Primetime television used to be massive a few decades ago, when families gathered to watch a movie, sports event or the news together on their brand new CRT TV. In my opinion, the past dominance of the television is what actually helps it survive these days. However, considering that the vast majority of shows are currently available for a minimum sum or even for free on the internet anytime and anywhere you like, already makes the old CRT TV sets obsolete.

 

8. Optical disks
Considering the convenience and reliability provided by cloud storage, the only reason why you can still find data on optical disks nowadays is because they are the only source of very rare movie/album you can’t find on the internet. Yet, this is not going to last for more than ten more years tops, given the popularity and growth of downloadable and streaming media services.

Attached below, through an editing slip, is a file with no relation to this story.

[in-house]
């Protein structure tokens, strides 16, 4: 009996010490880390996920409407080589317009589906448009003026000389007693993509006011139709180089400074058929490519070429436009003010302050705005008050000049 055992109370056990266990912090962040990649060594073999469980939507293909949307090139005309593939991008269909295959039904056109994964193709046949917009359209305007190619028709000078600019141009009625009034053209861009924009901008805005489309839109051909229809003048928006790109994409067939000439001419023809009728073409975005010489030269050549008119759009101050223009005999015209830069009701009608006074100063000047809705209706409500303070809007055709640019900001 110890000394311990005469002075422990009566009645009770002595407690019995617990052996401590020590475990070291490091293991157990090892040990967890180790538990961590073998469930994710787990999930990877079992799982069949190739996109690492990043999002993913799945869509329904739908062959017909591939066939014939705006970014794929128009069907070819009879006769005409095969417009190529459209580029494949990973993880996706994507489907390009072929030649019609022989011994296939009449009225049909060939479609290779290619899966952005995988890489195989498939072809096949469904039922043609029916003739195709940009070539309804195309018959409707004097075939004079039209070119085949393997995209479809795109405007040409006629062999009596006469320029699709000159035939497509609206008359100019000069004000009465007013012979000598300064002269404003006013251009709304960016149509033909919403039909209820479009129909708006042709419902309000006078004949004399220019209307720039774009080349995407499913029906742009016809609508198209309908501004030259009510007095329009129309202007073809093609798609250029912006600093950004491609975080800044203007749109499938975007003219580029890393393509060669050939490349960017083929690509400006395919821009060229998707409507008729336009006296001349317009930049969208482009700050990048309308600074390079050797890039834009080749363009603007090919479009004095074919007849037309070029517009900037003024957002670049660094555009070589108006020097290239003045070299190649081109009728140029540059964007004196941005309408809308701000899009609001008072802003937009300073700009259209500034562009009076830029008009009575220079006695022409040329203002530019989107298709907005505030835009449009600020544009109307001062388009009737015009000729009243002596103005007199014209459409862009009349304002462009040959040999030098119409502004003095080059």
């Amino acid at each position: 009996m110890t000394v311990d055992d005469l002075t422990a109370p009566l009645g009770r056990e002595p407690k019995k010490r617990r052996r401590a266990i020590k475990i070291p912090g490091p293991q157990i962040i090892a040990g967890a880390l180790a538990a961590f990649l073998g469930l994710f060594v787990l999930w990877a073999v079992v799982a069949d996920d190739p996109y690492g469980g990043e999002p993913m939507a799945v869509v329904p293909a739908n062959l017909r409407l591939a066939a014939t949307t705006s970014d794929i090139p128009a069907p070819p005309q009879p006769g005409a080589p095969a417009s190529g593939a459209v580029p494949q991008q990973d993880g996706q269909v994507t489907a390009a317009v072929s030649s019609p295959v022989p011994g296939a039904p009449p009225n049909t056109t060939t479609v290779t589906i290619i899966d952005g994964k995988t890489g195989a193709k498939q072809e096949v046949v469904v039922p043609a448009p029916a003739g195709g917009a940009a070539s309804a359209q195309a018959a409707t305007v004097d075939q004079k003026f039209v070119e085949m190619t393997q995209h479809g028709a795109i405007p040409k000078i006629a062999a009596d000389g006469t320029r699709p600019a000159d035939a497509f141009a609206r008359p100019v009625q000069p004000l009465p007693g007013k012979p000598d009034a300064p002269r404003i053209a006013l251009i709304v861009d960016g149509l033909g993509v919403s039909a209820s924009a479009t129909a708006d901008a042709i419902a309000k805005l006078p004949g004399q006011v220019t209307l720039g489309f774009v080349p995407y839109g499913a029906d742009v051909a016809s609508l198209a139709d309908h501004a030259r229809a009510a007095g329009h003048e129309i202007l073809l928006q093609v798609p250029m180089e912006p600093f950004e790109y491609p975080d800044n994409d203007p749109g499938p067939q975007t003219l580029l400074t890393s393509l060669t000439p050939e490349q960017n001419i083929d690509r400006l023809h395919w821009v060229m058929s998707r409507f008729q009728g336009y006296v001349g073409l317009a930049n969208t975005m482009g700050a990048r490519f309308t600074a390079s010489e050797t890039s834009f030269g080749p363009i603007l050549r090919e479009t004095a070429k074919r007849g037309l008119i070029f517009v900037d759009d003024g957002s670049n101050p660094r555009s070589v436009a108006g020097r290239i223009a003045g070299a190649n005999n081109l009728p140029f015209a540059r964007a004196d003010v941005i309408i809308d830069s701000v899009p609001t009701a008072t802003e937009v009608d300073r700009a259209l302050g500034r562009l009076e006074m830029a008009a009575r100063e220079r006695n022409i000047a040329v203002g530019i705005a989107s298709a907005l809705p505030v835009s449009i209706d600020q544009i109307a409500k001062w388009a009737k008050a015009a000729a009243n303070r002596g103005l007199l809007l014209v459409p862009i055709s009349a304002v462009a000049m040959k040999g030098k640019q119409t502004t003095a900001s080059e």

9. The PC’s mouse
Even though pointing devices such as the mouse or the touchpad may not disappear completely, all trends indicate that they will become the secondary input methods users prefer for their devices in the next few of years. In case you did not know, Microsoft already embedded this feature into Windows 8: even if they are not forcing you to use touch control, the user interface can support this tech.

 

10. Dedicated cameras